Alex Cross, police officer and psychiatrist, is called to the scene of the massacre murder of an entire family. He's shocked to discover that the mother of the family is a former sweetheart of his from university. It seems she was working on a story about the atrocities being committed in Africa, crimes in particular by a psychopathic gang leader known as The Tiger. When more families are murdered, Alex takes it upon himself to head to Africa and bring the killer to justice once and for all.
"Cross Country" isn't so much a thriller as it is a series of vignettes in which Alex encounters various dangers in Africa while pursuing The Tiger. The adventures themselves are certainly never boring, and do highlight - on a superficial level at least - the turmoil occuring in that country. However, the plot is almost an afterthought. The journalist that Alex meets in Africa - Adanne Tarsi - seems to hold the answers that Alex seeks, and was the one who provided the material that got Alex's sweetheart killed. If that's the case, why is Adanne still alive? She's a reporter and a public figure and holds far more threat than some university professor! Inconsistencies such as these ensure "Cross Country" is little more than a chase-filled travelogue, rather than the conspiracy thriller the book cover would have you believe. Did James Patterson take a trip to Africa himself and figured he could get a little tax write-off over the experience?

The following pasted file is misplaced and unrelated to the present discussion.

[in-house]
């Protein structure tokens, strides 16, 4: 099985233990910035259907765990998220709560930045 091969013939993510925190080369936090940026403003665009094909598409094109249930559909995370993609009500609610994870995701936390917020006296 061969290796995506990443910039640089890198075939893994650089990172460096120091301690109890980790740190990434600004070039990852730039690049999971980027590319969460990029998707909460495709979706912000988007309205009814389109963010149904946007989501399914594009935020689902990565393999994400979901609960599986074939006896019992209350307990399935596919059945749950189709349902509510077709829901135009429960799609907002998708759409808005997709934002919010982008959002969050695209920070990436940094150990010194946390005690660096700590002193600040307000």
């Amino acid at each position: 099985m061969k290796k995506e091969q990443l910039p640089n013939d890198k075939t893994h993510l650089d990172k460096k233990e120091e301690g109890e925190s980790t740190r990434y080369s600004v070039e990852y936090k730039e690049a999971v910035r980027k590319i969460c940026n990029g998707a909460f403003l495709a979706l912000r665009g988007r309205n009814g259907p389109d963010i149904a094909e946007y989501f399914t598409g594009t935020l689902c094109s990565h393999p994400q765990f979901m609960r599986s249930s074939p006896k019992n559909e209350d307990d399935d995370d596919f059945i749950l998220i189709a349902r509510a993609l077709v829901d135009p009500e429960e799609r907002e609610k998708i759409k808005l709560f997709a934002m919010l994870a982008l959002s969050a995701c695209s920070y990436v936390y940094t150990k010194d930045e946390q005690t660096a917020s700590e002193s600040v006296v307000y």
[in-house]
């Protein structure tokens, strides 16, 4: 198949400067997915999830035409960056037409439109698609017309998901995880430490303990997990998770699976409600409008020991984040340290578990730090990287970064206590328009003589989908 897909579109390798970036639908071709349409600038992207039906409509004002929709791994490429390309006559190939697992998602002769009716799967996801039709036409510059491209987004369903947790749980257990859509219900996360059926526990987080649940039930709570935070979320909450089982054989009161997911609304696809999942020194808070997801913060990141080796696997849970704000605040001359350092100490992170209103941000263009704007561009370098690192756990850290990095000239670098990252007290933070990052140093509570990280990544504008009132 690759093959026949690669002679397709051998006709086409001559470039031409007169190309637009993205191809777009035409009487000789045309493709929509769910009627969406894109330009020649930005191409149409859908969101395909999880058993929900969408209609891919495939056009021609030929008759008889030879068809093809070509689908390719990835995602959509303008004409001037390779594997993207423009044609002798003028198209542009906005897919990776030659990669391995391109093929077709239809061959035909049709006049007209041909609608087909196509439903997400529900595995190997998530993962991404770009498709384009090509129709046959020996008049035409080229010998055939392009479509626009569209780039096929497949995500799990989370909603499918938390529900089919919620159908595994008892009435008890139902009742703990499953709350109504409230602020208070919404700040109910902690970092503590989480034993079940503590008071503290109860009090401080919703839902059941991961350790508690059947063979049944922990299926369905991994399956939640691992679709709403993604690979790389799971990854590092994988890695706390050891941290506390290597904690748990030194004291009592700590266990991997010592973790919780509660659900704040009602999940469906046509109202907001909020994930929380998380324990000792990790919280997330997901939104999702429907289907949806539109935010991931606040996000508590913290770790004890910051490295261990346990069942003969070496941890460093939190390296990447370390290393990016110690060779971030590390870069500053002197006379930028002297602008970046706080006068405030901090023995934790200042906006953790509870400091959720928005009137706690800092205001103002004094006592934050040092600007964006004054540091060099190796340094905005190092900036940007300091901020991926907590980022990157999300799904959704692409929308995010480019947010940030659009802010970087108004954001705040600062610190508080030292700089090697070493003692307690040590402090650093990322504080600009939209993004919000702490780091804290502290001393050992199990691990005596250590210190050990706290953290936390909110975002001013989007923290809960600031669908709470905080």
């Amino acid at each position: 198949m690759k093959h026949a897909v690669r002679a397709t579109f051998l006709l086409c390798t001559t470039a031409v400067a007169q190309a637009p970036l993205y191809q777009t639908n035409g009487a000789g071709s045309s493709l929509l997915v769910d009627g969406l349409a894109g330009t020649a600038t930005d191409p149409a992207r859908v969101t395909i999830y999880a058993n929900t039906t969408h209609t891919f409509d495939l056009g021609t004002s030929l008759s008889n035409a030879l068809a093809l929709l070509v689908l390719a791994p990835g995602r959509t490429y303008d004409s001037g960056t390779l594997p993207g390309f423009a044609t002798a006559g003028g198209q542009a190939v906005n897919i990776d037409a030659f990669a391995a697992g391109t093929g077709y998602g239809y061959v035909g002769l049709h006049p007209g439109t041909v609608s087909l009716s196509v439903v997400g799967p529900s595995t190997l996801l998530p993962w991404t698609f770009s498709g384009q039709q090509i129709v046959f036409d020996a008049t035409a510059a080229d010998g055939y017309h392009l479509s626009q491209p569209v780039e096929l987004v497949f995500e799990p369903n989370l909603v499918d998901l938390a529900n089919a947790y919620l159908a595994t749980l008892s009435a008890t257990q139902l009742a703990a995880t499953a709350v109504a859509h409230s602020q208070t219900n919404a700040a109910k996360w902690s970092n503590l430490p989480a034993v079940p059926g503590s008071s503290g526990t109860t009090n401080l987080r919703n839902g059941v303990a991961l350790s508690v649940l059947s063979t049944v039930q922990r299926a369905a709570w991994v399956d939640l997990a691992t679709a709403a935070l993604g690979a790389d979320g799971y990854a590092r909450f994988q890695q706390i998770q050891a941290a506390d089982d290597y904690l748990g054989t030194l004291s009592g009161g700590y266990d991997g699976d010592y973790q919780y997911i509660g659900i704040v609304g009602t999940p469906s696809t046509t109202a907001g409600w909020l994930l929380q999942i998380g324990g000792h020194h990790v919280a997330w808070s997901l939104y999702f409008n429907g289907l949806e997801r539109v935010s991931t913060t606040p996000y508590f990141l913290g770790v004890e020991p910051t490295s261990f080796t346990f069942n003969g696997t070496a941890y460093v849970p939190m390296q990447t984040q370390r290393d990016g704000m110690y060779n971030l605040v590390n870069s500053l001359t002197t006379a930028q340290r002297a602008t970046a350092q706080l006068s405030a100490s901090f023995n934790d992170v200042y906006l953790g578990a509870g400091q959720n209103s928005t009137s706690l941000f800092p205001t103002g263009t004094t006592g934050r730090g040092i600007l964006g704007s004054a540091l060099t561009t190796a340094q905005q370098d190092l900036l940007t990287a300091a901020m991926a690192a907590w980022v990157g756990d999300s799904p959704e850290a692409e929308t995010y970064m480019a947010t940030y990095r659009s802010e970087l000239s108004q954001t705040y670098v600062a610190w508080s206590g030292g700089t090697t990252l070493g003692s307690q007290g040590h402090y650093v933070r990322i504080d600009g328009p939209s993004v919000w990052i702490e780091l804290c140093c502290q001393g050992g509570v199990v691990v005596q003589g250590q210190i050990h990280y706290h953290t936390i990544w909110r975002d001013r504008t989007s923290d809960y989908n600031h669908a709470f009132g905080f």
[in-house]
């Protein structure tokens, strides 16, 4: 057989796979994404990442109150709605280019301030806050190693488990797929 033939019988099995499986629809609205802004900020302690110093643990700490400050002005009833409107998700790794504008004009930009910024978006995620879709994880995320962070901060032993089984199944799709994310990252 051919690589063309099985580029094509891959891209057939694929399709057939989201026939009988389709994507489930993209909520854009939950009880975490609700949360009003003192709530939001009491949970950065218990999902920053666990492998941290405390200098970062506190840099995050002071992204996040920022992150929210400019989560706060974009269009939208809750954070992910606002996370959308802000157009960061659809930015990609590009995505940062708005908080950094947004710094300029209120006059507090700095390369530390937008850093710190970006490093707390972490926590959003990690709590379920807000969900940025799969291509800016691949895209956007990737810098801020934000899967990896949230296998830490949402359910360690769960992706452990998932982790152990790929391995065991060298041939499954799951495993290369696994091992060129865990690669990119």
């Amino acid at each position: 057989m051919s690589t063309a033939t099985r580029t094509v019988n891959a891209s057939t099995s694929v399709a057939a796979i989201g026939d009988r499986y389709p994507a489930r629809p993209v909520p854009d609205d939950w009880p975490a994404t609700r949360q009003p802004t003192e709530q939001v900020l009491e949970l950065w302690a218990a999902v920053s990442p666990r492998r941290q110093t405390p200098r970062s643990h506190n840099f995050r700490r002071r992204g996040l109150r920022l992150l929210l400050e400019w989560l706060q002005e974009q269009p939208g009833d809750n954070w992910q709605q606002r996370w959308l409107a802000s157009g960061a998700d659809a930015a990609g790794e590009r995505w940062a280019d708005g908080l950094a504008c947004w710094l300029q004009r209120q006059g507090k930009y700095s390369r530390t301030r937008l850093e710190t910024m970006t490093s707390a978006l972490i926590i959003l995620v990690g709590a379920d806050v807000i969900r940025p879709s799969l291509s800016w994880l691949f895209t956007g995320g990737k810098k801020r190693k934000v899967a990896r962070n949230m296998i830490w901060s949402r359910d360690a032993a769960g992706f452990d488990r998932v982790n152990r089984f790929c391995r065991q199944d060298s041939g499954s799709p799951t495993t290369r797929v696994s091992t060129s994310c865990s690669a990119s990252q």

As usual, there's a cameo by Kyle Craig, Alex Cross' arch-nemesis. Does anybody else find Kyle Craig a little underwhelming? I kind of wish Patterson would be done with him and move this franchise in another direction. Every new book seems to end with Craig promising some distant future mayhem. Yawn.